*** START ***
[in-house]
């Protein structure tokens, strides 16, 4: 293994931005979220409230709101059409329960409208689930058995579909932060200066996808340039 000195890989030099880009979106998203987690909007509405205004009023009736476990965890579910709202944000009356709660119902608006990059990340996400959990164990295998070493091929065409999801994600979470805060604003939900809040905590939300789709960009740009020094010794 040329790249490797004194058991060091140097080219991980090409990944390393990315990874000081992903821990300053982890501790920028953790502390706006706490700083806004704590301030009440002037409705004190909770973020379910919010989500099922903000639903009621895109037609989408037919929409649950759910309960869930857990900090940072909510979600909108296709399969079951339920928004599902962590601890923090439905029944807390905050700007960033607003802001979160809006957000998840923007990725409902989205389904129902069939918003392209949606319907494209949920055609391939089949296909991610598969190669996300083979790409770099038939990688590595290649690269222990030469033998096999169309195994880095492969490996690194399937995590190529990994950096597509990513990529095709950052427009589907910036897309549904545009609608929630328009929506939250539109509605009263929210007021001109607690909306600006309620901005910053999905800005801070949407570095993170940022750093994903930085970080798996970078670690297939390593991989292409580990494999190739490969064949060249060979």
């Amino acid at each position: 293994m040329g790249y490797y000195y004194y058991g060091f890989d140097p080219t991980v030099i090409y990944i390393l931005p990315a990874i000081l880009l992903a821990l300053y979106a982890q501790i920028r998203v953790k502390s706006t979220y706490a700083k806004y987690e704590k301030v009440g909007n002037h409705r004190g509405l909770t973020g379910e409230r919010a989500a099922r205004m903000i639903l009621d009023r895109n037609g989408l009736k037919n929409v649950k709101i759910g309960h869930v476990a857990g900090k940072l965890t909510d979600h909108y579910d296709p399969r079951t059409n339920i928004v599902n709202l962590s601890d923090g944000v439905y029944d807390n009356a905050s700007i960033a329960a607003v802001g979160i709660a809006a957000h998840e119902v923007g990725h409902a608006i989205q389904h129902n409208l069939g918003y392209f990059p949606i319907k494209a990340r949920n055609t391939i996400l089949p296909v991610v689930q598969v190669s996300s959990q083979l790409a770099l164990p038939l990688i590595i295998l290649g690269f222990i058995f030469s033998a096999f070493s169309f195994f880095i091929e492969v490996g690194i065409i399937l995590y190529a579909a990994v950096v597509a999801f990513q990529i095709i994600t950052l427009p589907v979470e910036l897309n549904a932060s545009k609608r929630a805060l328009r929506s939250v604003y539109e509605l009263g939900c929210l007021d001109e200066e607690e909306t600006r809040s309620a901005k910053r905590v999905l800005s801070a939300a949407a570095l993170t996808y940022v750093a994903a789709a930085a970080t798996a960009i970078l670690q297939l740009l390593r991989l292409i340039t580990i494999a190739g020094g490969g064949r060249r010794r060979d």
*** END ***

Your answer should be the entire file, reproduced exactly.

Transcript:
[in-house]
């Protein structure tokens, strides 16, 4: 293994931005979220409230709101059409329960409208689930058995579909932060200066996808340039 000195890989030099880009979106998203987690909007509405205004009023009736476990965890579910709202944000009356709660119902608006990059990340996400959990164990295998070493091929065409999801994600979470805060604003939900809040905590939300789709960009740009020094010794 040329790249490797004194058991060091140097080219991980090409990944390393990315990874000081992903821990300053982890501790920028953790502390706006706490700083806004704590301030009440002037409705004190909770973020379910919010989500099922903000639903009621895109037609989408037919929409649950759910309960869930857990900090940072909510979600909108296709399969079951339920928004599902962590601890923090439905029944807390905050700007960033607003802001979160809006957000998840923007990725409902989205389904129902069939918003392209949606319907494209949920055609391939089949296909991610598969190669996300083979790409770099038939990688590595290649690269222990030469033998096999169309195994880095492969490996690194399937995590190529990994950096597509990513990529095709950052427009589907910036897309549904545009609608929630328009929506939250539109509605009263929210007021001109607690909306600006309620901005910053999905800005801070949407570095993170940022750093994903930085970080798996970078670690297939390593991989292409580990494999190739490969064949060249060979």
């Amino acid at each position: 293994m040329g790249y490797y000195y004194y058991g060091f890989d140097p080219t991980v030099i090409y990944i390393l931005p990315a990874i000081l880009l992903a821990l300053y979106a982890q501790i920028r998203v953790k502390s706006t979220y706490a700083k806004y987690e704590k301030v009440g909007n002037h409705r004190g509405l909770t973020g379910e409230r919010a989500a099922r205004m903000i639903l009621d009023r895109n037609g989408l009736k037919n929409v649950k709101i759910g309960h869930v476990a857990g900090k940072l965890t909510d979600h909108y579910d296709p399969r079951t059409n339920i928004v599902n709202l962590s601890d923090g944000v439905y029944d807390n009356a905050s700007i960033a329960a607003v802001g979160i709660a809006a957000h998840e119902v923007g990725h409902a608006i989205q389904h129902n409208l069939g918003y392209f990059p949606i319907k494209a990340r949920n055609t391939i996400l089949p296909v991610v689930q598969v190669s996300s959990q083979l790409a770099l164990p038939l990688i590595i295998l290649g690269f222990i058995f030469s033998a096999f070493s169309f195994f880095i091929e492969v490996g690194i065409i399937l995590y190529a579909a990994v950096v597509a999801f990513q990529i095709i994600t950052l427009p589907v979470e910036l897309n549904a932060s545009k609608r929630a805060l328009r929506s939250v604003y539109e509605l009263g939900c929210l007021d001109e200066e607690e909306t600006r809040s309620a901005k910053r905590v999905l800005s801070a939300a949407a570095l993170t996808y940022v750093a994903a789709a930085a970080t798996a960009i970078l670690q297939l740009l390593r991989l292409i340039t580990i494999a190739g020094g490969g064949r060249r010794r060979d």